Three days ago, my friend died. To be fair, we hadn’t spoken since high school which was many years ago, but he was someone I looked back on as an especially lovely part of that time. Since his passing, I have heard that we should “remember the better things.” That we should “be grateful” for the time he spent (in agony), living with and dying of cancer. That, yes, there is sadness, but let us turn our attention to the rest of it. And I get it. I really do. And also, he was thirty-five years old with a new baby, a beloved wife, a deep faith community, and the career of a respected scholar. His death isn’t good, and I am not grateful – not in this moment – because it is sad and new. I don’t want to remember the better things – not in this moment. I want to acknowledge that this feels awful and, in these first few days, it feels only awful. As unpleasant as that is, it is also okay.
The tee shirts, the bumper stickers, the Instagram tiles: “Good vibes only”; “Surround yourself with positive people”; “No room for negativity” – they’re all robbing you. Of course, we do not want to spend our lives wallowing. Of course, we want to enjoy the beautiful things, find beauty in the ugly things, keep our hearts in gratitude and our minds clear – no argument there. And sometimes… sometimes it just isn’t good. Sometimes someone dies young, sometimes you go through an abusive divorce, sometimes you lose your job without any prospects. Sometimes, you are just having a bad day, or your depression is finding its creative ways of creeping back in. You are allowed to simply grieve those things, to resent them, to wish they were different and to hate that they are not. Not only is it okay to feel those things, but it’s critical to living a most honest life – honest with others, and with yourself. Having those feelings, and not trying to locate their emotional antidotes, is you experiencing your life. Your amazing, exciting, stressful, traumatic, meaningful life. Advice from your friendly neighborhood therapist: don’t miss it.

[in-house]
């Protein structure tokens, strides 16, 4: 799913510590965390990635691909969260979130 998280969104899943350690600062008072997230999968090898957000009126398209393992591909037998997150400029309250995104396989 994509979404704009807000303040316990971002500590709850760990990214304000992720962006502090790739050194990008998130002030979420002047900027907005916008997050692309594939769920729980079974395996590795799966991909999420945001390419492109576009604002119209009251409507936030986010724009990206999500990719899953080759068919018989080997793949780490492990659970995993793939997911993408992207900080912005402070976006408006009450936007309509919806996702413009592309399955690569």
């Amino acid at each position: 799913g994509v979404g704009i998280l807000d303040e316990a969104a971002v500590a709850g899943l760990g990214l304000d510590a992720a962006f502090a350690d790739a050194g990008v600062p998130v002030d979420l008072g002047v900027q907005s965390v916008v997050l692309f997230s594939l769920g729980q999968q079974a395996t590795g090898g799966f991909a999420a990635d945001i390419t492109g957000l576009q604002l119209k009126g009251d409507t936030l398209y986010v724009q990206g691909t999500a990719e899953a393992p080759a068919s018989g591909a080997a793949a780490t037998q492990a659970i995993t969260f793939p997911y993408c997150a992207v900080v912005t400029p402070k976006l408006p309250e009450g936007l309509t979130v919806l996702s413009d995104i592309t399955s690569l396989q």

When we say, “Good vibes only,” and signal to ourselves and others that only “positive people” and “positive energy” belong in our lives, we stifle ourselves and stunt our experiences. Sometimes we’re the ones with sadness, with anger, with worry. When we say, “Good vibes only,” we’re also telling people to write us off when we’re struggling and not a source of levity and light. And, to be sure, it is when we are struggling that we most long for acceptance just as we are.
Whenever I start work with a new client, I tell them this: It is not my goal for you to not feel anxious, or angry, or sad – it is for you to be able to feel anxious, angry, sad and know that it will not kill you, and that it will not last, and that your life is still wildly worth it with endlessly beautiful moments to come.
I’m mad that my friend died. Right now, I am only feeling that I am angry about it, that I am sad over it, that there is no current silver lining to his loss. And, I know that I will not always feel exactly this way. It will always be sad, but I will recall more readily one of my favorite memories of high school, which was spending time together with all of our mutual friends after senior prom, at a party in a classmate’s garage. It will happen, but not right now. I am not bringing the good vibes only. That’s okay.